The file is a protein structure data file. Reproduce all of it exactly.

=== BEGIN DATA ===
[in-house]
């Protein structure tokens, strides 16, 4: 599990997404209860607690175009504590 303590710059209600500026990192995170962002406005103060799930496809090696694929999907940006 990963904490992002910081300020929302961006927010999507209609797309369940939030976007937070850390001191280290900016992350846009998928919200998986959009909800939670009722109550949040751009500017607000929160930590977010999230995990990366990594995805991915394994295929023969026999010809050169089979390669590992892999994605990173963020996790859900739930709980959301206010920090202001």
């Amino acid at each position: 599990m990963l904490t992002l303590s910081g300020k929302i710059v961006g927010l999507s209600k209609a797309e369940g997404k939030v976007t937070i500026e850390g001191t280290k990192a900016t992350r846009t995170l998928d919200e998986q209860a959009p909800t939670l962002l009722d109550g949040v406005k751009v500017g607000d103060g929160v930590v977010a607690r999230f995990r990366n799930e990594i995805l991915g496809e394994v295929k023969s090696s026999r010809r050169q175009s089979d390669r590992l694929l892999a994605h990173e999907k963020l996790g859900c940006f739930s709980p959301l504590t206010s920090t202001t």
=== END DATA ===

[in-house]
């Protein structure tokens, strides 16, 4: 599990997404209860607690175009504590 303590710059209600500026990192995170962002406005103060799930496809090696694929999907940006 990963904490992002910081300020929302961006927010999507209609797309369940939030976007937070850390001191280290900016992350846009998928919200998986959009909800939670009722109550949040751009500017607000929160930590977010999230995990990366990594995805991915394994295929023969026999010809050169089979390669590992892999994605990173963020996790859900739930709980959301206010920090202001």
């Amino acid at each position: 599990m990963l904490t992002l303590s910081g300020k929302i710059v961006g927010l999507s209600k209609a797309e369940g997404k939030v976007t937070i500026e850390g001191t280290k990192a900016t992350r846009t995170l998928d919200e998986q209860a959009p909800t939670l962002l009722d109550g949040v406005k751009v500017g607000d103060g929160v930590v977010a607690r999230f995990r990366n799930e990594i995805l991915g496809e394994v295929k023969s090696s026999r010809r050169q175009s089979d390669r590992l694929l892999a994605h990173e999907k963020l996790g859900c940006f739930s709980p959301l504590t206010s920090t202001t």